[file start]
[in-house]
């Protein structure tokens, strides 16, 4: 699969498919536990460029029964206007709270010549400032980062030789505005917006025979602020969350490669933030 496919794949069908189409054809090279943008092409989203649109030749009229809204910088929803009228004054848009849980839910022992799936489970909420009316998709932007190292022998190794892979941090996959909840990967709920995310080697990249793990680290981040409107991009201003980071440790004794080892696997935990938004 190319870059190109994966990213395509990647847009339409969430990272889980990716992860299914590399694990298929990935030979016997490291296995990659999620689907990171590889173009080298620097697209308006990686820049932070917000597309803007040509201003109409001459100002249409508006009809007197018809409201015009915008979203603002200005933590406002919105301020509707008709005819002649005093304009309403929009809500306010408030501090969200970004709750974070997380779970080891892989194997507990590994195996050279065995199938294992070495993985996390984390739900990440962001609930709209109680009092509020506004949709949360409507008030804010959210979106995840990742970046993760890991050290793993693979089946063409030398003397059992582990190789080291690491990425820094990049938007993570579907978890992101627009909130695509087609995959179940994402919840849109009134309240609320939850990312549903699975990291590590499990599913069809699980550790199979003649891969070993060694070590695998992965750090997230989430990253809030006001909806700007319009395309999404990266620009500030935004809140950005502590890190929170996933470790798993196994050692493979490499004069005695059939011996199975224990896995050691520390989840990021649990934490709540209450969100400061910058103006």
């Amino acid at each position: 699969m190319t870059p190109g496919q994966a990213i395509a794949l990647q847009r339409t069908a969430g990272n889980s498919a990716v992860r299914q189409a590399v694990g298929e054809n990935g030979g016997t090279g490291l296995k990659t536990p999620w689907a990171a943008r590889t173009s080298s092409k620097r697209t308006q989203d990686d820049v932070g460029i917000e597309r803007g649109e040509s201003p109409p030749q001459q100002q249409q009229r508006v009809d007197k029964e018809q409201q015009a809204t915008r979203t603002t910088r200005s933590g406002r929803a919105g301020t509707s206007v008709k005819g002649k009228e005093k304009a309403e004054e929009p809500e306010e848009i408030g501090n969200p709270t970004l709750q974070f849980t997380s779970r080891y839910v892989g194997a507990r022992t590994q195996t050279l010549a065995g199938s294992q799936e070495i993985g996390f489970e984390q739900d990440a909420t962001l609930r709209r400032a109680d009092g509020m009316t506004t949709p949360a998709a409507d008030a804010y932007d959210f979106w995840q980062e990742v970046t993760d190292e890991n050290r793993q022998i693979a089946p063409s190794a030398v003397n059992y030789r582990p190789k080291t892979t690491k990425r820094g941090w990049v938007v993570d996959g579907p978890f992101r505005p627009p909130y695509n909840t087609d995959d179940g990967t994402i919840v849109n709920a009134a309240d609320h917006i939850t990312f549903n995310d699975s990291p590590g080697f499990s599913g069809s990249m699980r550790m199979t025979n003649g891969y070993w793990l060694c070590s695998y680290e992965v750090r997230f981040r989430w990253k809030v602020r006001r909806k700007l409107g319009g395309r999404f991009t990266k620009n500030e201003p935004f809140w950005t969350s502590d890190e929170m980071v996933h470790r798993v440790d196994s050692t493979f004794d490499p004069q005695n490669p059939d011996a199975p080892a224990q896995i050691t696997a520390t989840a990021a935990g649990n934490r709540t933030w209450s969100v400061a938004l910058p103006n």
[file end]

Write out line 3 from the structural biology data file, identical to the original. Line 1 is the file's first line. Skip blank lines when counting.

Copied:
């Amino acid at each position: 699969m190319t870059p190109g496919q994966a990213i395509a794949l990647q847009r339409t069908a969430g990272n889980s498919a990716v992860r299914q189409a590399v694990g298929e054809n990935g030979g016997t090279g490291l296995k990659t536990p999620w689907a990171a943008r590889t173009s080298s092409k620097r697209t308006q989203d990686d820049v932070g460029i917000e597309r803007g649109e040509s201003p109409p030749q001459q100002q249409q009229r508006v009809d007197k029964e018809q409201q015009a809204t915008r979203t603002t910088r200005s933590g406002r929803a919105g301020t509707s206007v008709k005819g002649k009228e005093k304009a309403e004054e929009p809500e306010e848009i408030g501090n969200p709270t970004l709750q974070f849980t997380s779970r080891y839910v892989g194997a507990r022992t590994q195996t050279l010549a065995g199938s294992q799936e070495i993985g996390f489970e984390q739900d990440a909420t962001l609930r709209r400032a109680d009092g509020m009316t506004t949709p949360a998709a409507d008030a804010y932007d959210f979106w995840q980062e990742v970046t993760d190292e890991n050290r793993q022998i693979a089946p063409s190794a030398v003397n059992y030789r582990p190789k080291t892979t690491k990425r820094g941090w990049v938007v993570d996959g579907p978890f992101r505005p627009p909130y695509n909840t087609d995959d179940g990967t994402i919840v849109n709920a009134a309240d609320h917006i939850t990312f549903n995310d699975s990291p590590g080697f499990s599913g069809s990249m699980r550790m199979t025979n003649g891969y070993w793990l060694c070590s695998y680290e992965v750090r997230f981040r989430w990253k809030v602020r006001r909806k700007l409107g319009g395309r999404f991009t990266k620009n500030e201003p935004f809140w950005t969350s502590d890190e929170m980071v996933h470790r798993v440790d196994s050692t493979f004794d490499p004069q005695n490669p059939d011996a199975p080892a224990q896995i050691t696997a520390t989840a990021a935990g649990n934490r709540t933030w209450s969100v400061a938004l910058p103006n």